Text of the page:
All kids have problems with their parents so of course there are things I wish they'd do different but nothing about my adoption. I just wish they'd take me back to go see what it's like. But i also with they would have kept for the the culture with me. I don't know that much about it and I wish I did.

Is there anything else that you would like to say about adoption?
Just love your child as much as any kid. Some times you have to love adopted kids more but Ithink if you get them where there younger it's easier. I'd say shoot for before walking and talking stage so you can raise them how you want them to be raised the older you get the harder it is. I wish you the best of luck! Send me a picture when you have your baby! I want updates on all of the adoption! Love ya, Leslie
Thanks Leslie! Love ya too.

Sunday, November 29, 2009

71 people, 41 pies, and so much fun

Pies, pies, and more pies
Lots of us playing games

I love Thanksgiving. I love going to my Grandma's for Thanksgiving. She lives in a small, small farm town. Ryan and I decided last minute that we were going to go, and luckily it all worked out so that we could go. There were 71 people for dinner! And we had 41 pies! We played lots of fun games. It was a great time to be with my family.
Another great part of this year is that my best friend and family just moved to the same small town as my Grandma. Random and crazy that they live there. I got to hang out with her and it was so fun. I went to visit them in Indiana last year and now it is so nice that they live closer. I can't wait to go visit them again.
We also have a great family tradition for Black Friday...We go to the temple and as a family we participate in sealings and the younger kids do baptisms. There were 49 members of my family that attended the temple. We did 221 sealings, 240 baptisms, and 240 confirmations. We were in a sealing room with my parents, three of my sisters and their husbands. It was such a great experience. We got very emotional as we thought about taking our children to the temple someday and being sealed to them. What an amazing blessing that will be. I love them temple and I am so grateful to know that families can be eternal because of the temple.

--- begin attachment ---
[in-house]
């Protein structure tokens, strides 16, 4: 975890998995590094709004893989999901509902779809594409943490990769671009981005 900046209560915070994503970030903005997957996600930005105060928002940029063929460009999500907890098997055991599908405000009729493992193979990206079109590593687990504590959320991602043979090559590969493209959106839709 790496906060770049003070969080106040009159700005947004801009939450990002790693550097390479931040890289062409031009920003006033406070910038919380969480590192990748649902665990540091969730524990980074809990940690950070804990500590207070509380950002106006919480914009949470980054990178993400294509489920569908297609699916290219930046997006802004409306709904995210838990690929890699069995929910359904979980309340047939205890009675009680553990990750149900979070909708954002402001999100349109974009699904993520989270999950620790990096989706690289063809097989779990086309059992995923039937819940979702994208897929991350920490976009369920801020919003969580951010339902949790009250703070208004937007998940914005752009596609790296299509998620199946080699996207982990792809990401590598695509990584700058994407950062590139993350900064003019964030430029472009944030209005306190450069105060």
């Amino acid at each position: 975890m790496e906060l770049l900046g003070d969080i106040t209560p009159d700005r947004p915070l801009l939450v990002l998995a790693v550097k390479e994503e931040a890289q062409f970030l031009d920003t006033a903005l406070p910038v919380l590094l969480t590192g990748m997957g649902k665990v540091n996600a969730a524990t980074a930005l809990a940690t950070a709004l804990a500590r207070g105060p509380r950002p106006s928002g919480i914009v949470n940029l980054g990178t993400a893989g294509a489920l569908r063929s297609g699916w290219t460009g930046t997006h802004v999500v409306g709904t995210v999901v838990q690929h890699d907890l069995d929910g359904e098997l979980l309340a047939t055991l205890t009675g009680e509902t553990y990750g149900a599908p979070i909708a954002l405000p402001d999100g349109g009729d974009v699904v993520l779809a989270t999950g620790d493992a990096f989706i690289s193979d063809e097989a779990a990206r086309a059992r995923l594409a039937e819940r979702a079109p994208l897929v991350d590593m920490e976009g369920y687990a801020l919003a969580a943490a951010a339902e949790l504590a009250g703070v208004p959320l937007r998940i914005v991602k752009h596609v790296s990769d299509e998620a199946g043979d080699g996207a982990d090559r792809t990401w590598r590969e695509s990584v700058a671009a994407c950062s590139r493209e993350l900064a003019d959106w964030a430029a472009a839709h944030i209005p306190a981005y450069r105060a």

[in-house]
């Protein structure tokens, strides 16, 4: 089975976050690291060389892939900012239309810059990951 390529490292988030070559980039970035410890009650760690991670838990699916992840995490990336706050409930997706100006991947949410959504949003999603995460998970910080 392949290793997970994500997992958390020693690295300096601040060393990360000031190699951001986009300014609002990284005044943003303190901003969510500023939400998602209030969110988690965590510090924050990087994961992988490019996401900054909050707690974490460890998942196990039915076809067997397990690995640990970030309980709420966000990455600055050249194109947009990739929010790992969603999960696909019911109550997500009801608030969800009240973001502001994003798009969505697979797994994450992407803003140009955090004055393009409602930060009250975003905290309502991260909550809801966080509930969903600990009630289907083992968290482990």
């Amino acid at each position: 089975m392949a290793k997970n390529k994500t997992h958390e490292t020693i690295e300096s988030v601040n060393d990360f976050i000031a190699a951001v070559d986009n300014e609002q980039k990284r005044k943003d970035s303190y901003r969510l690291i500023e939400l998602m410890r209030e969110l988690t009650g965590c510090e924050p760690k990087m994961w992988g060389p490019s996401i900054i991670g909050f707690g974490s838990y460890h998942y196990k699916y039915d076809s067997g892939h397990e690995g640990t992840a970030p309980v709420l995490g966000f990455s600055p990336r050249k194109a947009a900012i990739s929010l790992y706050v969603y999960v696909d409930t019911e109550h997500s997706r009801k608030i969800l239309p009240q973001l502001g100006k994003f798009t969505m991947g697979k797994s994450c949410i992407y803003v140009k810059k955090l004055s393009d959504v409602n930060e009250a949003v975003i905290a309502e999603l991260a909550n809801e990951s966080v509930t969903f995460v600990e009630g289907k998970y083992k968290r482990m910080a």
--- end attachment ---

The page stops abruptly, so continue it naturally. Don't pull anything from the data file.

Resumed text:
Thursday, November 26, 2009


While I am eating turkey and ice cream and pie at my Grandma's...

I am so thankful for adoption. It is the way that we are going to be able to build our family and I am so excited.

Wanna read some good heart-warming adoption stories???

Go here

Or here

Or even here

Or here

This one is good too if you have a few minutes and some kleenex

Enjoy. Happy Thanksgiving!

Tuesday, November 24, 2009

Adoption Advocacy

At the adoption conference I went to a few weeks ago I went to a class on adoption advocacy taught by Lindsey. These are the things that she presented:

What does it mean to be an adoption advocate?
  • Dispelling myths and clarifying misconceptions
  • Opening your mouth
  • Helping people use correct terminology
  • Sharing your passion for and testimony of adoption
  • Educating
  • Increasing awareness of adoption

Even busy people can advocate for adoption

  • Everyone is busy, but everyone has time to be an adoption advocate
  • "The key is not to prioritize what's on your schedule, but to schedule your priorities" Stephen Covey
  • If you feel that it's important, you can make time for it

Anyone can advocate--no matter how much time you have

  • Anything you do--no matter how big or small--is better than nothing
  • There are things that you can do by yourself, with family, with friends, with your community or neighborhood

A couple things that you can do now:

  • Keep adoption info in your wallet/purse to distribute when prompted--pass along cards
  • Talk about adoption/Pass out materials to doctors, hairdressers, waiters, teachers, friends, family